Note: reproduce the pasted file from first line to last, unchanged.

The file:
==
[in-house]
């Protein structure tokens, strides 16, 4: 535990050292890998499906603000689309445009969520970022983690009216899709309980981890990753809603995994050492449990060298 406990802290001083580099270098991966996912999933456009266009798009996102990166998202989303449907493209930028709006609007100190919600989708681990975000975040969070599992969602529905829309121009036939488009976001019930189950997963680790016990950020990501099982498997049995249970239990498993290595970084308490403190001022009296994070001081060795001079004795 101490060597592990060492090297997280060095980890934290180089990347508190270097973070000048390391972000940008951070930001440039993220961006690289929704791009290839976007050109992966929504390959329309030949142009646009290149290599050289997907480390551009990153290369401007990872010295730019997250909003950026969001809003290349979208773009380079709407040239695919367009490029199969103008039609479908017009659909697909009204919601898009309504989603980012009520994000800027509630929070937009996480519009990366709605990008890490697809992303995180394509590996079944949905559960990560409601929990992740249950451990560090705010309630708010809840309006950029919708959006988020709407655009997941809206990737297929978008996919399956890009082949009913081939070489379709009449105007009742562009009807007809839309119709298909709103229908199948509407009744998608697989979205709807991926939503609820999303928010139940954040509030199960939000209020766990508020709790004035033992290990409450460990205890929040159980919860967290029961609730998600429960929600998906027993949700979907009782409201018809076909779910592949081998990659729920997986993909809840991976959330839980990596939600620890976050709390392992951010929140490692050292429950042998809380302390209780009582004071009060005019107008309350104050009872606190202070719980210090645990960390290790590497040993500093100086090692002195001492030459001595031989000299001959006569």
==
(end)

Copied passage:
[in-house]
């Protein structure tokens, strides 16, 4: 535990050292890998499906603000689309445009969520970022983690009216899709309980981890990753809603995994050492449990060298 406990802290001083580099270098991966996912999933456009266009798009996102990166998202989303449907493209930028709006609007100190919600989708681990975000975040969070599992969602529905829309121009036939488009976001019930189950997963680790016990950020990501099982498997049995249970239990498993290595970084308490403190001022009296994070001081060795001079004795 101490060597592990060492090297997280060095980890934290180089990347508190270097973070000048390391972000940008951070930001440039993220961006690289929704791009290839976007050109992966929504390959329309030949142009646009290149290599050289997907480390551009990153290369401007990872010295730019997250909003950026969001809003290349979208773009380079709407040239695919367009490029199969103008039609479908017009659909697909009204919601898009309504989603980012009520994000800027509630929070937009996480519009990366709605990008890490697809992303995180394509590996079944949905559960990560409601929990992740249950451990560090705010309630708010809840309006950029919708959006988020709407655009997941809206990737297929978008996919399956890009082949009913081939070489379709009449105007009742562009009807007809839309119709298909709103229908199948509407009744998608697989979205709807991926939503609820999303928010139940954040509030199960939000209020766990508020709790004035033992290990409450460990205890929040159980919860967290029961609730998600429960929600998906027993949700979907009782409201018809076909779910592949081998990659729920997986993909809840991976959330839980990596939600620890976050709390392992951010929140490692050292429950042998809380302390209780009582004071009060005019107008309350104050009872606190202070719980210090645990960390290790590497040993500093100086090692002195001492030459001595031989000299001959006569």